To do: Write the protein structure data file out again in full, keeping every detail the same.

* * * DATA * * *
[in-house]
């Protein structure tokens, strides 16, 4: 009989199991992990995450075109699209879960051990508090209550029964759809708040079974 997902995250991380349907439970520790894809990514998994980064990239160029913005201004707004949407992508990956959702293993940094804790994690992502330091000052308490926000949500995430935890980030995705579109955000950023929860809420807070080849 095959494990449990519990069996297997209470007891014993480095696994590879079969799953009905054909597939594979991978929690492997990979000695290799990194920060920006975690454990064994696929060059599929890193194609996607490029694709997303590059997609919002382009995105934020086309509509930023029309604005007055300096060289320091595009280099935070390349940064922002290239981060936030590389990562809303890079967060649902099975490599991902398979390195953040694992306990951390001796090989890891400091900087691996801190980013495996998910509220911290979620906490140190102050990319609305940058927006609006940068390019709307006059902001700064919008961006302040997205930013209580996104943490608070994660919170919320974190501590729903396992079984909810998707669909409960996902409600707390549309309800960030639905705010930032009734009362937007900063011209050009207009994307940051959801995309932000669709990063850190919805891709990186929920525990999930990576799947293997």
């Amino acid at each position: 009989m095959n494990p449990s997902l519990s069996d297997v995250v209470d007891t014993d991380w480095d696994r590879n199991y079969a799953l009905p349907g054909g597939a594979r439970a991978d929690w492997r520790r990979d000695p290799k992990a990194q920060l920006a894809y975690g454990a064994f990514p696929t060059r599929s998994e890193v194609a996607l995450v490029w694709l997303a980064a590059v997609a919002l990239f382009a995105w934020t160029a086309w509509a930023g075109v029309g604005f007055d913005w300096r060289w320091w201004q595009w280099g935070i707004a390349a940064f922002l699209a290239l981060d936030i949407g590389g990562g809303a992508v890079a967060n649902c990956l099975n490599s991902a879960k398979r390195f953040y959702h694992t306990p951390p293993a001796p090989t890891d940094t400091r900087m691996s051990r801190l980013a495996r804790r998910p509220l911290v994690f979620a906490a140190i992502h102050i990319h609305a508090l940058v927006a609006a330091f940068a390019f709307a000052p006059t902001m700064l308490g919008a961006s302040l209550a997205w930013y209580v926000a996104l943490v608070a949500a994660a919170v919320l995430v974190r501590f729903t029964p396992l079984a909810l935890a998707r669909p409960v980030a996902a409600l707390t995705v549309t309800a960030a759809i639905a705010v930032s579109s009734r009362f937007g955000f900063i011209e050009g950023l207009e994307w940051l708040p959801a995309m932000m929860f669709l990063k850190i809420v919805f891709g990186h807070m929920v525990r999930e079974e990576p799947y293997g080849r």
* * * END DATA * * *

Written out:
[in-house]
């Protein structure tokens, strides 16, 4: 009989199991992990995450075109699209879960051990508090209550029964759809708040079974 997902995250991380349907439970520790894809990514998994980064990239160029913005201004707004949407992508990956959702293993940094804790994690992502330091000052308490926000949500995430935890980030995705579109955000950023929860809420807070080849 095959494990449990519990069996297997209470007891014993480095696994590879079969799953009905054909597939594979991978929690492997990979000695290799990194920060920006975690454990064994696929060059599929890193194609996607490029694709997303590059997609919002382009995105934020086309509509930023029309604005007055300096060289320091595009280099935070390349940064922002290239981060936030590389990562809303890079967060649902099975490599991902398979390195953040694992306990951390001796090989890891400091900087691996801190980013495996998910509220911290979620906490140190102050990319609305940058927006609006940068390019709307006059902001700064919008961006302040997205930013209580996104943490608070994660919170919320974190501590729903396992079984909810998707669909409960996902409600707390549309309800960030639905705010930032009734009362937007900063011209050009207009994307940051959801995309932000669709990063850190919805891709990186929920525990999930990576799947293997």
């Amino acid at each position: 009989m095959n494990p449990s997902l519990s069996d297997v995250v209470d007891t014993d991380w480095d696994r590879n199991y079969a799953l009905p349907g054909g597939a594979r439970a991978d929690w492997r520790r990979d000695p290799k992990a990194q920060l920006a894809y975690g454990a064994f990514p696929t060059r599929s998994e890193v194609a996607l995450v490029w694709l997303a980064a590059v997609a919002l990239f382009a995105w934020t160029a086309w509509a930023g075109v029309g604005f007055d913005w300096r060289w320091w201004q595009w280099g935070i707004a390349a940064f922002l699209a290239l981060d936030i949407g590389g990562g809303a992508v890079a967060n649902c990956l099975n490599s991902a879960k398979r390195f953040y959702h694992t306990p951390p293993a001796p090989t890891d940094t400091r900087m691996s051990r801190l980013a495996r804790r998910p509220l911290v994690f979620a906490a140190i992502h102050i990319h609305a508090l940058v927006a609006a330091f940068a390019f709307a000052p006059t902001m700064l308490g919008a961006s302040l209550a997205w930013y209580v926000a996104l943490v608070a949500a994660a919170v919320l995430v974190r501590f729903t029964p396992l079984a909810l935890a998707r669909p409960v980030a996902a409600l707390t995705v549309t309800a960030a759809i639905a705010v930032s579109s009734r009362f937007g955000f900063i011209e050009g950023l207009e994307w940051l708040p959801a995309m932000m929860f669709l990063k850190i809420v919805f891709g990186h807070m929920v525990r999930e079974e990576p799947y293997g080849r």